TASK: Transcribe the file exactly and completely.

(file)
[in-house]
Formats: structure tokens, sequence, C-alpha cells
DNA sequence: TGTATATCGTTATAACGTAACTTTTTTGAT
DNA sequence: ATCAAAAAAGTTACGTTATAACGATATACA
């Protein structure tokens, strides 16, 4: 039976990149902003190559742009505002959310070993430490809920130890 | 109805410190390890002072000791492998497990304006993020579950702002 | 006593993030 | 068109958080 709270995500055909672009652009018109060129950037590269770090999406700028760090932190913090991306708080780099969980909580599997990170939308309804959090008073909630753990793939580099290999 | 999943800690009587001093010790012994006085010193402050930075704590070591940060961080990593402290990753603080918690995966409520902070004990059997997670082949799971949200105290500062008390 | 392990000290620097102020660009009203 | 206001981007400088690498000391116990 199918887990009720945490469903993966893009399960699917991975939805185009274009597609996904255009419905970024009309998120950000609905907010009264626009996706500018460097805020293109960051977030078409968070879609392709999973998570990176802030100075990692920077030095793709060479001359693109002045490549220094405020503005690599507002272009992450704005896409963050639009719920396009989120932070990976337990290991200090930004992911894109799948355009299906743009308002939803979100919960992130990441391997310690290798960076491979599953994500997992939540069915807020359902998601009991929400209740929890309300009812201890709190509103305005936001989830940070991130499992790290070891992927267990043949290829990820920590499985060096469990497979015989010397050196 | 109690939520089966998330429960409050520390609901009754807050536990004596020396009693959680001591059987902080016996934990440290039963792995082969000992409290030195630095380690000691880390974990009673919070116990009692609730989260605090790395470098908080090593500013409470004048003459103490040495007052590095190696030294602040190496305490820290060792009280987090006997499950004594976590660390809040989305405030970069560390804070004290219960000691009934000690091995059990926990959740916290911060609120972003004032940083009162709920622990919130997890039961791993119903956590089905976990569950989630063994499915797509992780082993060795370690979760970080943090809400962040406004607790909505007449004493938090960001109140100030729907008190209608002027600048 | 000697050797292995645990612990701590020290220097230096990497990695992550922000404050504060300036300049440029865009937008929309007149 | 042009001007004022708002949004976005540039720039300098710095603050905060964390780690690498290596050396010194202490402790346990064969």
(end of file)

[in-house]
Formats: structure tokens, sequence, C-alpha cells
DNA sequence: TGTATATCGTTATAACGTAACTTTTTTGAT
DNA sequence: ATCAAAAAAGTTACGTTATAACGATATACA
């Protein structure tokens, strides 16, 4: 039976990149902003190559742009505002959310070993430490809920130890 | 109805410190390890002072000791492998497990304006993020579950702002 | 006593993030 | 068109958080 709270995500055909672009652009018109060129950037590269770090999406700028760090932190913090991306708080780099969980909580599997990170939308309804959090008073909630753990793939580099290999 | 999943800690009587001093010790012994006085010193402050930075704590070591940060961080990593402290990753603080918690995966409520902070004990059997997670082949799971949200105290500062008390 | 392990000290620097102020660009009203 | 206001981007400088690498000391116990 199918887990009720945490469903993966893009399960699917991975939805185009274009597609996904255009419905970024009309998120950000609905907010009264626009996706500018460097805020293109960051977030078409968070879609392709999973998570990176802030100075990692920077030095793709060479001359693109002045490549220094405020503005690599507002272009992450704005896409963050639009719920396009989120932070990976337990290991200090930004992911894109799948355009299906743009308002939803979100919960992130990441391997310690290798960076491979599953994500997992939540069915807020359902998601009991929400209740929890309300009812201890709190509103305005936001989830940070991130499992790290070891992927267990043949290829990820920590499985060096469990497979015989010397050196 | 109690939520089966998330429960409050520390609901009754807050536990004596020396009693959680001591059987902080016996934990440290039963792995082969000992409290030195630095380690000691880390974990009673919070116990009692609730989260605090790395470098908080090593500013409470004048003459103490040495007052590095190696030294602040190496305490820290060792009280987090006997499950004594976590660390809040989305405030970069560390804070004290219960000691009934000690091995059990926990959740916290911060609120972003004032940083009162709920622990919130997890039961791993119903956590089905976990569950989630063994499915797509992780082993060795370690979760970080943090809400962040406004607790909505007449004493938090960001109140100030729907008190209608002027600048 | 000697050797292995645990612990701590020290220097230096990497990695992550922000404050504060300036300049440029865009937008929309007149 | 042009001007004022708002949004976005540039720039300098710095603050905060964390780690690498290596050396010194202490402790346990064969």